Copywriting and Marketing Book Review: Is Freakonomics All It’s Cracked Up To Be?

When I read Freakonomics recently I was a little underwhelmed. It wasn’t what I was expecting after hearing so much praise for it around the traps. Really, does it have any lessons we can glean from the book in the worlds of marketing and copywriting?

So I’ve thought long and hard about should I bother writing about the lessons contained within the book. To me it’s a series of case studies about how people act in their own-self interest when presented with a given set of incentives.

As a direct marketer I am sure that we all know that people act in their own best interests and that if offered an incentive then there is a boost in response rate. There may or may not be a corresponding drop in the quality of responses – that is why we test these sorts of things.

More importantly, it is about the unintended consequences of incentive systems and how people will naturally look to get the best deal for themselves.

I think there is a lesson in this for everyone is the sales and marketing world. I do know of an enterprising salesman working for Oracle software… Every time the quotas were shifted he would plug all the variables into a spreadsheet with the rest of the sales staff watching.

In 15 minutes they would have the exact mix of products and services they had to sell in order to maximise their commissions while minimising the amount they actually had to sell.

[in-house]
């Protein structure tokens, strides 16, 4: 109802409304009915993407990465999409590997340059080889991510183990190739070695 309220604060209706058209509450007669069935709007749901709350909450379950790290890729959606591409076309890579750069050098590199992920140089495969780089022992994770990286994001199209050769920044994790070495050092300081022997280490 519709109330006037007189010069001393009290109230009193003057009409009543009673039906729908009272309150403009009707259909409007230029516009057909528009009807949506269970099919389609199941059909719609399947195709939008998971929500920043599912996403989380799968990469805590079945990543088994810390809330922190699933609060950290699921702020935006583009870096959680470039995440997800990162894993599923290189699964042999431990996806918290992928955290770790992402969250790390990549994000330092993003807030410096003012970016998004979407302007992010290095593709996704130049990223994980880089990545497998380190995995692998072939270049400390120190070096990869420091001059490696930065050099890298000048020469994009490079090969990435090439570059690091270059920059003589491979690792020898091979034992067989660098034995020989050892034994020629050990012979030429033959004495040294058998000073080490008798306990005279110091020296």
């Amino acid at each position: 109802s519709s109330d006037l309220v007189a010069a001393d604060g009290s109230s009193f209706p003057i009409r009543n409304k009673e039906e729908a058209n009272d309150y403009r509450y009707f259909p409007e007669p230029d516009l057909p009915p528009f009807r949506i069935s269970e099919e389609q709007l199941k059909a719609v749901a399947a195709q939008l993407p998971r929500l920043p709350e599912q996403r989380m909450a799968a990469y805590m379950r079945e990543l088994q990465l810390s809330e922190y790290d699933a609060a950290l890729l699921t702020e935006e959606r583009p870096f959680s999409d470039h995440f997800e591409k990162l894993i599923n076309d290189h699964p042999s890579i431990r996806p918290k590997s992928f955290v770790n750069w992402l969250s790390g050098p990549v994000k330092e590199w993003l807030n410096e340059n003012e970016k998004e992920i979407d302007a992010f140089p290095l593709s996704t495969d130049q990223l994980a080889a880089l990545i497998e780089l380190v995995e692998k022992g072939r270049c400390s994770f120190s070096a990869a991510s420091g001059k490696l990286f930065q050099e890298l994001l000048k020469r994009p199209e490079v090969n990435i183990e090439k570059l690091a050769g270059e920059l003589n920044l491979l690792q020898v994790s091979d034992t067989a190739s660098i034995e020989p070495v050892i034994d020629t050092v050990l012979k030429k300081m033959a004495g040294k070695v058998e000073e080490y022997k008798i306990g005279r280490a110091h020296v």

Bad for the business but great for the salesman.

The second lesson is about unintended consequences further down the line. Freakonomics details how one change seemingly for the better was hidden and on the surface, anunrelated cause in an completely unrelated trend. Legal abortions and the dropping crime rate.

I’ve recently come to realise that one of the greatest weaknesses of modern humans is our inability to recognise the relationships between things. We are all too often completely blind to them. Things will always happen and there will be consequences, often unthought-of of ones.

Recently I did a little consulting with an energy broker. With a low price of entry and initially, relatively low costs of sale the niche has become an absolute disaster area – everyone competing on price and the market is rapidly cannibalising itself.

While the quality of the copy and the marketing is poor overall in this niche and the economic rewards are few and small. It has gotten to the point that the energy retailers may take years in order to recoup their acquisition costs. Many times longer than the customer will stay for on average. Which means as a direct marketer I don’t want to be an energy broker, and I’m not too keen on the idea of consulting with one or writing their copy.

While many in the market may have gotten a new world view from Freakonomics, I don’t think it’s the revelation that many found it to be. But then again I am a copywriter and a marketer. People doing things in their self interest and watching the flow on effects of decisions is part of what I do every day.